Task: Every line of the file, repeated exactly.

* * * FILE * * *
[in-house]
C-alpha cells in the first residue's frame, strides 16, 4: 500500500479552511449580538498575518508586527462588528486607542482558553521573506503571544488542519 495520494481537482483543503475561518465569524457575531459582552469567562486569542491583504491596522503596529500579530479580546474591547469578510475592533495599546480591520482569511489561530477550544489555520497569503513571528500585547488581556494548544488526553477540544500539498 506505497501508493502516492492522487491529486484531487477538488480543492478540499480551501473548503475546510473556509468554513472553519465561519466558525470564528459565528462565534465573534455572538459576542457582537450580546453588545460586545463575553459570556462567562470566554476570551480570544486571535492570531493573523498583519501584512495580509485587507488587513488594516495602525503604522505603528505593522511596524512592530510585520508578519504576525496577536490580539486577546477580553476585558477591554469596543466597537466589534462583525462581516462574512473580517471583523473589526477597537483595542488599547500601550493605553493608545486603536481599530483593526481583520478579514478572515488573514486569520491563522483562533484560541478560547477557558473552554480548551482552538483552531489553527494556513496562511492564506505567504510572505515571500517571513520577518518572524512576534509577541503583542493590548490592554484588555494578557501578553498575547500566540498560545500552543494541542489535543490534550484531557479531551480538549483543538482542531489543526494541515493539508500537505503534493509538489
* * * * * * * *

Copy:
[in-house]
C-alpha cells in the first residue's frame, strides 16, 4: 500500500479552511449580538498575518508586527462588528486607542482558553521573506503571544488542519 495520494481537482483543503475561518465569524457575531459582552469567562486569542491583504491596522503596529500579530479580546474591547469578510475592533495599546480591520482569511489561530477550544489555520497569503513571528500585547488581556494548544488526553477540544500539498 506505497501508493502516492492522487491529486484531487477538488480543492478540499480551501473548503475546510473556509468554513472553519465561519466558525470564528459565528462565534465573534455572538459576542457582537450580546453588545460586545463575553459570556462567562470566554476570551480570544486571535492570531493573523498583519501584512495580509485587507488587513488594516495602525503604522505603528505593522511596524512592530510585520508578519504576525496577536490580539486577546477580553476585558477591554469596543466597537466589534462583525462581516462574512473580517471583523473589526477597537483595542488599547500601550493605553493608545486603536481599530483593526481583520478579514478572515488573514486569520491563522483562533484560541478560547477557558473552554480548551482552538483552531489553527494556513496562511492564506505567504510572505515571500517571513520577518518572524512576534509577541503583542493590548490592554484588555494578557501578553498575547500566540498560545500552543494541542489535543490534550484531557479531551480538549483543538482542531489543526494541515493539508500537505503534493509538489